SUBJECTS: Drought inaction; Compensation for farmers; Drought cooperation
BEN FORDHAM, HOST: Shadow Minister for Agriculture, Joel Fitzgibbon, is accusing the Prime Minister of deserting farmers. Scott Morrison is defending his drought policies after facing off in an interview with Alan Jones this morning. The Prime Minister says there's no magic wand or cash injection that can solve the current crisis. He says the Farm Household Allowance has already been expanded to allow families access to the payments for up to four years. The PM also says he's increased the size of those payments, which is about $250 a week. Labor’s Joel Fitzgibbon is not satisfied. He says the four year household allowance doesn't help when you been in drought for a decade. He joins me on the line – Joel Fitzgibbon good afternoon.
JOEL FITZGIBBON, MEMBER FOR HUNTER: Great to be with you Ben.
FORDHAM: The Prime Minister called you a ‘dill’ in question time today. How do you respond?
FITZGIBBON: Well you know you're under the Prime Minister’s skin, Ben, when he refers to language like that – it's just schoolboy stuff and, of course, on Alan’s program this morning he had more side-step than Joey Johns. And during question time today, he was forced to make a couple of admissions. First of all, he admitted for the first time under pressure that not one cent of his $5 billion Future Drought Fund will go to desperate farming families. In fact, I’ll quote. He said “the Future Drought Fund is not to provide direct financial assistance payments to farmers; it’s there to provide direct support for water resilience projects.” Ben, the second admission was this…
FORDHAM: - but isn’t that because it's a Future Drought Fund?
FITZGIBBON: Well, he keeps talking about – he says, Ben, he's spending $7 billion dollars on drought – it is just a fib. I’ll tell you how he gets there. The Future Drought Fund is going to grow to $5 billion in capital, but he's going to draw down $100 million dollars of it each year but not until late next year, but not one cent of that will go to farmers. Secondly, he's got about $2 billion worth of concessional loans in the lowest interest rate environment in our lifetimes. Now, most farmers believe shuffling debt or taking on more debt in the middle of the worst drought in our history is all that much help to them.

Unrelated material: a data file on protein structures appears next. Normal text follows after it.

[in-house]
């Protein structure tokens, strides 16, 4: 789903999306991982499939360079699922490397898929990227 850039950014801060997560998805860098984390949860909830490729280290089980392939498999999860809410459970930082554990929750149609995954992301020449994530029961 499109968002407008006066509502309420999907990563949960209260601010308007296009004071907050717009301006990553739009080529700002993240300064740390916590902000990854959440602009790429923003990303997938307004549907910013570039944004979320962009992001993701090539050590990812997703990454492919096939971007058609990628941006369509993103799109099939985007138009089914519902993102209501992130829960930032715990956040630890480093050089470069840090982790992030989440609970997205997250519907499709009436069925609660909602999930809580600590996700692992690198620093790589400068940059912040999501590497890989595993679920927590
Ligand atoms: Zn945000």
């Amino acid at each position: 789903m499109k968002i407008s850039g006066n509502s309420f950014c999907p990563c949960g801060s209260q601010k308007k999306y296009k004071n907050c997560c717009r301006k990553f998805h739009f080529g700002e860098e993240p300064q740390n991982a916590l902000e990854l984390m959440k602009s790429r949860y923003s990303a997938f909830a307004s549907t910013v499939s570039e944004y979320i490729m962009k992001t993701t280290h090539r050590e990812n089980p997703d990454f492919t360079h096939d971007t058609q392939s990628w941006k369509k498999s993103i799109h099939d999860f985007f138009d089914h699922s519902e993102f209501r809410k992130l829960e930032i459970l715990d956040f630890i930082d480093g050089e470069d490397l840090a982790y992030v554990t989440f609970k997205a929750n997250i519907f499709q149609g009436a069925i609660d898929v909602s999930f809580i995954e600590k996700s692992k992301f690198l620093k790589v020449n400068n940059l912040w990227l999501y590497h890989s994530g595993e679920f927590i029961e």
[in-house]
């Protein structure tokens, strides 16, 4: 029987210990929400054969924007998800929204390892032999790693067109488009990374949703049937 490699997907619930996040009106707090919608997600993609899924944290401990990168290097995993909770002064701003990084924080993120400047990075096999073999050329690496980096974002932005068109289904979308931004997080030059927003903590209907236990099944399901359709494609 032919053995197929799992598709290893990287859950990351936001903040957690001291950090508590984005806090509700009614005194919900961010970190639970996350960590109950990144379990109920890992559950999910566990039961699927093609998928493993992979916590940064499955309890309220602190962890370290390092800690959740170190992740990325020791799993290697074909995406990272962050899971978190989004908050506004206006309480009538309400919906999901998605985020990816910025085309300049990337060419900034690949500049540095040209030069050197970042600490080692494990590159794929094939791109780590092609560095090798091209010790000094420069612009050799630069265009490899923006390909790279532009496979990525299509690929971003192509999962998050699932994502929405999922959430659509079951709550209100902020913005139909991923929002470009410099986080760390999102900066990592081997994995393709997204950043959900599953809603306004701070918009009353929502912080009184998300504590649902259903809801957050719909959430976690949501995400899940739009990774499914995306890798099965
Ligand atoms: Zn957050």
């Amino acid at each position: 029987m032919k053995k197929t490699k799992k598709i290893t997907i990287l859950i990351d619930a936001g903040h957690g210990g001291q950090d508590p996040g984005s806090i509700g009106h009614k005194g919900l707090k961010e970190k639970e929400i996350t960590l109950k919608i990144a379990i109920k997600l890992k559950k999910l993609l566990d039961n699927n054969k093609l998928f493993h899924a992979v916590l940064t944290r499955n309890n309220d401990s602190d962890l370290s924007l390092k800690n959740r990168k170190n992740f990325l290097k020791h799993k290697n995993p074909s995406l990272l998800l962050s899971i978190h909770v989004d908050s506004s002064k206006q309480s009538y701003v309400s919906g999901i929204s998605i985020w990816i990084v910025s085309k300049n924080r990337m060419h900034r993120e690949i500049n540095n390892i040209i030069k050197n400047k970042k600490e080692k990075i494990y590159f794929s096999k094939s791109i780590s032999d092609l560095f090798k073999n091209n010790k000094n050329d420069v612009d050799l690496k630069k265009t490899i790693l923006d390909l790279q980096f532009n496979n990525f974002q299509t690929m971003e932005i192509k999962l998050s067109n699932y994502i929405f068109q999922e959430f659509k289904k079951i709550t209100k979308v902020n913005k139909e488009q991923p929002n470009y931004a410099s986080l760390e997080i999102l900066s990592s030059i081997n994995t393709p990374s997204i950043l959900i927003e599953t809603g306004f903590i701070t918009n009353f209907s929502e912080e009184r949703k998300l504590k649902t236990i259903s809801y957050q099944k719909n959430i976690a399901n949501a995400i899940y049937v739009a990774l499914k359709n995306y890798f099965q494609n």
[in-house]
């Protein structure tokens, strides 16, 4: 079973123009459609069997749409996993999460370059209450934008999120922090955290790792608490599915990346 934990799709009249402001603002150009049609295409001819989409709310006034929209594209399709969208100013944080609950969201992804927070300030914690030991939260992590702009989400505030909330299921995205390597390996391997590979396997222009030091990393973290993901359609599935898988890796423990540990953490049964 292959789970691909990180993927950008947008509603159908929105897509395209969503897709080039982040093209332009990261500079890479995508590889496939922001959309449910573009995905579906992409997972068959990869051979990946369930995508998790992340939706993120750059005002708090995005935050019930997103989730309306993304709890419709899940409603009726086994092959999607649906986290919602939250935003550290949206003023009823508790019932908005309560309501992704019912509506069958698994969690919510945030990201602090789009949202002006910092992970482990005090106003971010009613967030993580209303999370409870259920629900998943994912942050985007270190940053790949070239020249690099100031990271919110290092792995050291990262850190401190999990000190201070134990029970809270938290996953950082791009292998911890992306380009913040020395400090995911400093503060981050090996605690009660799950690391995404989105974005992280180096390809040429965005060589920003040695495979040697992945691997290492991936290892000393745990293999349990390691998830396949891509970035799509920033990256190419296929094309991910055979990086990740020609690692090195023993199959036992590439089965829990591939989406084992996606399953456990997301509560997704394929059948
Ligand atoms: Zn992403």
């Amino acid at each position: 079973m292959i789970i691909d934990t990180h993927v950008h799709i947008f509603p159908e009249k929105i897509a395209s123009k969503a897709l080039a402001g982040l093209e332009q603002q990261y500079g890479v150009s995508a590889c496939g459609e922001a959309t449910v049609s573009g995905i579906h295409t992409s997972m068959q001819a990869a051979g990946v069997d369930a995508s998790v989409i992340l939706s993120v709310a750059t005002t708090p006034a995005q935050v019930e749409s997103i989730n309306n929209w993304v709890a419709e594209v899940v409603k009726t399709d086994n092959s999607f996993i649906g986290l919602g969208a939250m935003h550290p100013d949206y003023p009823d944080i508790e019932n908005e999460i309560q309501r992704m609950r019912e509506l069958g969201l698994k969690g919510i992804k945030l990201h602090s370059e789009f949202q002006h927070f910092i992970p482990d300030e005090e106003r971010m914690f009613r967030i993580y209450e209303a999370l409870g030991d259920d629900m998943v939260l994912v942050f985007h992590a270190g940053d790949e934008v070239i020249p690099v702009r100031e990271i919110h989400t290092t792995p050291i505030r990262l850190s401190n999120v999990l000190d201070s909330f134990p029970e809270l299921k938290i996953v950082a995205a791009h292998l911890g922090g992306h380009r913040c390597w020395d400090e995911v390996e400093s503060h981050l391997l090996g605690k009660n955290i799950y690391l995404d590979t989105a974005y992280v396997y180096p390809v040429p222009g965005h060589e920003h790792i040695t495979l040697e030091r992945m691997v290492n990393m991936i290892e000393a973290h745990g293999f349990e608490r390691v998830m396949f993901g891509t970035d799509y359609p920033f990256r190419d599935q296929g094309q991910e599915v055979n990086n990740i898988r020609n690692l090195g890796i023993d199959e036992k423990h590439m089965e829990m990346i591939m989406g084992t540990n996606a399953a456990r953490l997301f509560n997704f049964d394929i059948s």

FORDHAM: Look, I sat in a room last week when Scott Morrison outlined all of the things that he's doing for drought affected farmers, not because he was beating his chest in any way, in fact, he was quite upset by the whole thing, I think, as we all are, and he explained a lot of things like that he's tweaked like the Farm Household Allowance. I think he said previously, you could only access it two years out of every 10 and he thought, well, that led to farmers being reluctant to access it because they thought if I use it now, I can't use it later, which is why he expanded it to four years. It seems to me like he's trying to do everything in his heart to help farming communities.
FITZGIBBON: Well, we long ago extended a bipartisan hand, Ben. This should not be a subject of political infighting, but the reality is, no matter what he says about changing Farm Household Allowance from three to four years, as we speak 600 desperate farming families have already had their payment cut because they've been on it for more than – well, for the four year period. And tomorrow there will be more and the day after there will be more again. And I was going to say he admitted today that the big 50% announcement he made on Sunday towards dams in New South Wales, that is a 50% contribution towards the New South Wales Government, is not all cash but half of it is concessional loans, which will have to be repaid. Now, he doubled down in the Parliament today, he said I checked my media release so I never ever said it was cash, but we checked his media release, Ben, and that’s exactly what he said. He wanted everyone to believe he was giving the money directly to New South Wales when in fact he expects New South Wales to pay the money back.
FORDHAM: Well, what would you do differently? If you're in government right now, in fact, you can – you can make a commitment right now and if you get into government then everyone will hold you to it. What are you going to do if given the opportunity?
FITZGIBBON: Well, the first thing I'll say, Ben, is at the bush summit in Dubbo, Anthony Albanese did a pretty extraordinary thing. He stood up in front of Scott Morrison and the big crowd present and he said ‘Prime Minister, whatever it takes we will write you a blank check. Whatever you want to spend, we will back. You will get no opposition from us now. What would I do? What I wouldn't have done six years ago is stall…
FORDHAM: No, no, no – just focus for me. Focus for me on what you would do.
FITZGIBBON: But this it is important, Ben. Just a sec. He stalled the drought reform process, he even abolish…
FORDHAM: No, no, no. Joel, Joel, I'm asking you a question. I want you to answer it. What would you do? I don't want to hear about what you wouldn't have done six years ago.